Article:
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I’ve now read more books than I can count on the topics of gardening, permaculture, orchardry err fruit-growing (see, no clue), and general homesteading. And I still fly by the seat of my pants when it comes to just about everything around here.

I bounce around garden areas, watering, fertigating, thinning, side-dressing with comfrey, and saying things like “We really should prune those fruit trees this winter” and “We could grow a ton of this stuff to feed goats!” As if I know anything about any of that stuff.

We’re in the on-the-job training program around here, and one of the educators we’ve had is a collection of books on sustainability. Every time I crack open the pages to a new book on gardening, sustainability, permaculture, or land management; I think it’ll just be the same-old, same-old. But I am happy to continue to be proved wrong with books like Edible Landscaping with a Permaculture Twist.

I think this books is great for folks like me who need someone to simplify the basics of permaculture with doable small steps.

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It’s eight o’clock at night and bright as can be. The baby is asleep, it’s still over 90 degrees, and when my littlest man asks if I want to go on a garden walk, I say yes. I could be washing dishes. There’s always laundry to tend to. But I grab a couple of little hands and we head down paths well-worn.

I’m not that mom who celebrates saying yes. Much of the time I say no – not because I want to, but because I have to – and I don’t usually feel guilty about it. There are a lot of chores to do on our little homestead, and many of them can’t wait. These boys pitch in a lot – laundry, dishes, spreading mulch, pulling weeds, making beds, fetching tools for Daddy, learning to milk goats – and that sharing of the burden binds us in a way. They’re in better shape than I ever was – who has a six pack at five years old?! – and know how to do things at 6 & 8 that I’m still learning at 31.

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Something is happening out there on these two acres of ours. It looks simple enough, those patches of deep green beans, tomatoes and strawberries that are happily, slowly giving of their fruit day-by-day, Kazakh melons spreading their flowering tendrils, sweet potatoes and squash standing resolute on the 95 degree days, and cowpeas shooting towards the searing July sun as they prepare to flower.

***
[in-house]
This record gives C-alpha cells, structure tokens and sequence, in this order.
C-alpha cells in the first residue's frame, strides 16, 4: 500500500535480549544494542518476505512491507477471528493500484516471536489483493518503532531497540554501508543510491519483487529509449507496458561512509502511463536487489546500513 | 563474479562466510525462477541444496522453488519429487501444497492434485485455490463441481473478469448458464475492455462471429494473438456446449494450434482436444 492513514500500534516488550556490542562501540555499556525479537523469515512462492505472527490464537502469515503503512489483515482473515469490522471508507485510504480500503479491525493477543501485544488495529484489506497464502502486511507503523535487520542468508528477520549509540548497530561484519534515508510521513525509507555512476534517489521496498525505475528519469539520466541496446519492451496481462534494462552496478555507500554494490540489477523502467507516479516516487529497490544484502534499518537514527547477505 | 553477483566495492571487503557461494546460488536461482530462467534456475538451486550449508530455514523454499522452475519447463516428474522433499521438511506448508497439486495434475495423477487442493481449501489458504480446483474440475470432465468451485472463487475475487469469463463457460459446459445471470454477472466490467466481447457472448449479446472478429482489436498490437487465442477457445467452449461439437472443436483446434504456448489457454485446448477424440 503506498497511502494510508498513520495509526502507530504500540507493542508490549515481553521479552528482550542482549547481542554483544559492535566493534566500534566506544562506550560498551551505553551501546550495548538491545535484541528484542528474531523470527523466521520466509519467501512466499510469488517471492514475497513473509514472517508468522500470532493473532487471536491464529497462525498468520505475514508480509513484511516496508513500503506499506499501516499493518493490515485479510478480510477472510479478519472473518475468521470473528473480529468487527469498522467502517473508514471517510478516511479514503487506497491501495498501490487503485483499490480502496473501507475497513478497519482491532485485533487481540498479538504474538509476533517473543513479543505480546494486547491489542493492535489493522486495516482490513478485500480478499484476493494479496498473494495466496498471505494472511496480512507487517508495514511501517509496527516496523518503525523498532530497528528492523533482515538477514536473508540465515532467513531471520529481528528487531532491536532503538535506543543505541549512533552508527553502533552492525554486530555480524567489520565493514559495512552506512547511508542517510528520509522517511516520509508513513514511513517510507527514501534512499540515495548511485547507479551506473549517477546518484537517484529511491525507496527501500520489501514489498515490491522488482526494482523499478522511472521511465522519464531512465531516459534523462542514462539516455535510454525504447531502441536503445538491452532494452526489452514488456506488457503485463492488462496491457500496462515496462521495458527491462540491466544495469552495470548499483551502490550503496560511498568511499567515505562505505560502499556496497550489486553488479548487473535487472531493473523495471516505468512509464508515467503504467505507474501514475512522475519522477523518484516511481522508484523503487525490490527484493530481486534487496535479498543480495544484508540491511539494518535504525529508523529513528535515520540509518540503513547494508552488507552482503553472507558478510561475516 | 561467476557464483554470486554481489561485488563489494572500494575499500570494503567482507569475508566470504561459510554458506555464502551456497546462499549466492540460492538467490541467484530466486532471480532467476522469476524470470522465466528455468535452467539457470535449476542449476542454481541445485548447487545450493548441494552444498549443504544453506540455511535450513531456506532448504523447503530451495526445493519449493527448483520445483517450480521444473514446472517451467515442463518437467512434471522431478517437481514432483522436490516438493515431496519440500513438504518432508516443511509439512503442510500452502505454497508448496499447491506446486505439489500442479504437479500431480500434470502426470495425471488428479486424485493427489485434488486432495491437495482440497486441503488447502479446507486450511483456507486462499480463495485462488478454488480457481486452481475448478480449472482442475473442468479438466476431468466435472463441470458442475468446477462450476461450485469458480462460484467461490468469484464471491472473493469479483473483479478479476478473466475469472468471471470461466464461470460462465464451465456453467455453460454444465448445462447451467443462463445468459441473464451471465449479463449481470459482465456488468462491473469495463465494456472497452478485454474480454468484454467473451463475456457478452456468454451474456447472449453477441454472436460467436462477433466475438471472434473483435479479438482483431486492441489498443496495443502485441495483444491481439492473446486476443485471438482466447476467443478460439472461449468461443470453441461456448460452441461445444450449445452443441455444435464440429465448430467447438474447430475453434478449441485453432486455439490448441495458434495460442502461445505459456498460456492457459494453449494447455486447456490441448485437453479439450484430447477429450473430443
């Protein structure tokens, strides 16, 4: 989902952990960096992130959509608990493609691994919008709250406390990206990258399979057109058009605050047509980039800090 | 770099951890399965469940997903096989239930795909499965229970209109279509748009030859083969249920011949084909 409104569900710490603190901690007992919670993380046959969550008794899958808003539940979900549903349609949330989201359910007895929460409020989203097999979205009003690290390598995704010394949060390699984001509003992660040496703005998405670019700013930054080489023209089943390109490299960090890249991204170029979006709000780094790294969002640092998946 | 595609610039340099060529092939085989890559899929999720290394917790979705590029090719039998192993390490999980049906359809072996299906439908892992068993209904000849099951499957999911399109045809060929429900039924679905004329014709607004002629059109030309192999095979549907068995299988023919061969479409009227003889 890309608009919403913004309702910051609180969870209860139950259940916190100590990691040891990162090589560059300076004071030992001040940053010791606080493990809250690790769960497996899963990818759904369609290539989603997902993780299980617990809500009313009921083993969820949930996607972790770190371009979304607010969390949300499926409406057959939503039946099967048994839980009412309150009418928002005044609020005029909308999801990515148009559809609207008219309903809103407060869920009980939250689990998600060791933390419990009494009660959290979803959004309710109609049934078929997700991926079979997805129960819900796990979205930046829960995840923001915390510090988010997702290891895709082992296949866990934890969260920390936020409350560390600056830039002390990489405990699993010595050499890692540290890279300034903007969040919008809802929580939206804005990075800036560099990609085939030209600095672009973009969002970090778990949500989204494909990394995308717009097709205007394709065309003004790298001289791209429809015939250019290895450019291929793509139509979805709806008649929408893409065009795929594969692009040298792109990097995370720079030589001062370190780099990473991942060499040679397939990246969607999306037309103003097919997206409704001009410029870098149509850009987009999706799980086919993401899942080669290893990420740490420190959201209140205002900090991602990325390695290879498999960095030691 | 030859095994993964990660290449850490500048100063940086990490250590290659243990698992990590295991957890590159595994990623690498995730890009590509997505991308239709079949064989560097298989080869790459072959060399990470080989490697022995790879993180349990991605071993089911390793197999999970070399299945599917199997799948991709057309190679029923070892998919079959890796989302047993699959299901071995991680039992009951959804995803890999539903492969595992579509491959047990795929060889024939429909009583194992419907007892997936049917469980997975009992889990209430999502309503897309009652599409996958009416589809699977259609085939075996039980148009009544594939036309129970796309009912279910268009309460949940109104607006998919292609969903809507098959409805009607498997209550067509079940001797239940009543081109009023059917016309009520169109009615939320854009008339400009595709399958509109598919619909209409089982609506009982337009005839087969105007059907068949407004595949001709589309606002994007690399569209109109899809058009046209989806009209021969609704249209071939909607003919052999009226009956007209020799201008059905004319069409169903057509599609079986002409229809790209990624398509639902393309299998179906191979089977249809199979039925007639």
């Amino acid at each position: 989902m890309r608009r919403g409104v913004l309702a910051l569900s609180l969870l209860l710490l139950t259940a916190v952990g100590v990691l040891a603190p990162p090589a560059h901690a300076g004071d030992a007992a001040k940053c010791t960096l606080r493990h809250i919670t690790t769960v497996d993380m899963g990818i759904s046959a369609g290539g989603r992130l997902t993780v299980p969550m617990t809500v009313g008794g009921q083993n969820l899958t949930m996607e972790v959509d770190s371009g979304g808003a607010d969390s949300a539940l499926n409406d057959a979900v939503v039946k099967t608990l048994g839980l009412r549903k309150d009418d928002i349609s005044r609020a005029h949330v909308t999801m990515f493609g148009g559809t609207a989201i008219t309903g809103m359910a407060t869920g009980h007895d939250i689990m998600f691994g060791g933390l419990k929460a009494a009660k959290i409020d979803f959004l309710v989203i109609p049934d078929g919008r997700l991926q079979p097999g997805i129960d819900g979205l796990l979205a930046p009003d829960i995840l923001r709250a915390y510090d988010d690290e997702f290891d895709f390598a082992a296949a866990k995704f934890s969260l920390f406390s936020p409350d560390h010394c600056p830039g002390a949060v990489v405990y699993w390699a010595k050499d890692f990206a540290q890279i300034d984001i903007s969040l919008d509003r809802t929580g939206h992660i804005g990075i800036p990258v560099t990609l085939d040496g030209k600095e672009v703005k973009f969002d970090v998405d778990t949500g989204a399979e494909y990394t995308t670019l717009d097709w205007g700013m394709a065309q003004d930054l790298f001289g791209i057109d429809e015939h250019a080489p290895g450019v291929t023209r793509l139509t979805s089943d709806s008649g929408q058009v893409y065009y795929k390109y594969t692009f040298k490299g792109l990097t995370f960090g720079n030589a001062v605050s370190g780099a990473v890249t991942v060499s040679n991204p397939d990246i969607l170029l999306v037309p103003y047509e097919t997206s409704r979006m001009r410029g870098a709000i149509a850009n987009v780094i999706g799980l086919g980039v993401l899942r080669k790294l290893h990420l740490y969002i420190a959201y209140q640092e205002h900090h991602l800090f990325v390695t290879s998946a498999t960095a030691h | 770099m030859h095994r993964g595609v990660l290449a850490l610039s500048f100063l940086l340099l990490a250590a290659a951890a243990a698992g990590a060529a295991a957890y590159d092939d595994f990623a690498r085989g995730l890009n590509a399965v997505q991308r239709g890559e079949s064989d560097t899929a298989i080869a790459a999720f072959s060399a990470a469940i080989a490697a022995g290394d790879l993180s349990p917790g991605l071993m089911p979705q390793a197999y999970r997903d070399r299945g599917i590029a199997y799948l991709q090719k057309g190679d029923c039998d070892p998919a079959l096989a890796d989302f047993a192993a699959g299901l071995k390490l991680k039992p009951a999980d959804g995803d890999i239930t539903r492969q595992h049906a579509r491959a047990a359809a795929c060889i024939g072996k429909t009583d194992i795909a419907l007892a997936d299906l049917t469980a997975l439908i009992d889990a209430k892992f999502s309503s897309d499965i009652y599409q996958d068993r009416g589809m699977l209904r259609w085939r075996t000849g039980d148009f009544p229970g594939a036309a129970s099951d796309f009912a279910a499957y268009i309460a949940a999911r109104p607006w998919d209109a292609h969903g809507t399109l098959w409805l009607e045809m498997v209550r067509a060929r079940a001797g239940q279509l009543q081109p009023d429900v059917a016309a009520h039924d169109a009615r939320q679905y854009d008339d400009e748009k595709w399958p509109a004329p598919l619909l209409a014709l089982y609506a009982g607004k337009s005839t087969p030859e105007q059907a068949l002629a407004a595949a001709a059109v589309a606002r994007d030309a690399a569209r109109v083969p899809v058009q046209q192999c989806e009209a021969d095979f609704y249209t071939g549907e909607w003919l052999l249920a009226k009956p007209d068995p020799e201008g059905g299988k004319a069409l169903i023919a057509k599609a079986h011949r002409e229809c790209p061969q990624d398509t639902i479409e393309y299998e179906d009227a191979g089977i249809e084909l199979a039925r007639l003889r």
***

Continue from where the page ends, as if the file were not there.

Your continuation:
Yes, it looks simple enough, but, as usual, the journey to that something has been complicated.

Part of it is the rain we’ve had this spring, part of it is the catching of the rain via passive irrigation techniques. Part of it is the woodchip mulch we’ve been using, part of it is the fertigating with manure and urine that we learned about from Gardening When It Counts.

Part of it seems to be the type of crops that are growing (calorie crops via The Resilient Gardener) and part of it seems to be the varieties of those crops we are trying (shorter season via Growing Food In a Hotter Drier Land). Part of it is crop spacing (Gardening When It Counts) and part of it is always increasing diversity that thrives in your specific geography (Sowing Seeds in the Desert).

It’s cumulative, you see.


Stewart goes out one morning to build a pallet trellis for boysenberries or climbing beans. I start sweet potato slips after I’ve got my dishes done; a month later we’ve got 1-2 dozen slips for planting. He picks up a few more perennial herbs when he’s in town and I take the boys out to plant beans when it looks like rain is coming. The boys operate as perennial weeders. He’s out making a nettles fertilizer when I announce breakfast, so I thin the okra while we chat.

I think it was Elliot Coleman in The New Organic Grower who talked about these “one percenters”. A little tending here, a few changes in methods there, and suddenly things are moving in the right direction. All of these little bits of shading and soil improvement and just old fashioned paying attention – the ones that take just an hour or two of your time every day – have become a part of everyday life around here. And they are adding up.

To be clear, we’re not exactly starting a farmer’s market here, or even eating much more than bits and bobs from the garden these days for that matter. But we are encouraged… and grateful.

Remember that year we completely failed at homesteading? I had such high hopes then… hopes of big gardens and living off the land and seeing all of these seeds become the fabric for which we build our meals, our days, and our children’s memories. But I wonder now… what was that hope in?


Then, we were homesteaders. Now, we are tenders.

Tending not because you deserve a crop for all of your hard work, but because it is your job is an incredibly freeing paradigm shift. I no longer think in terms of we need x, so we must perform y. Instead, there is an increasing fluidity about this process of homesteading. Just keep planting. Just keep amending. Just keep working. Just keep tending.

Whatever comes of it, it’s all His anyway. We just happen to be benefiting greatly from the process.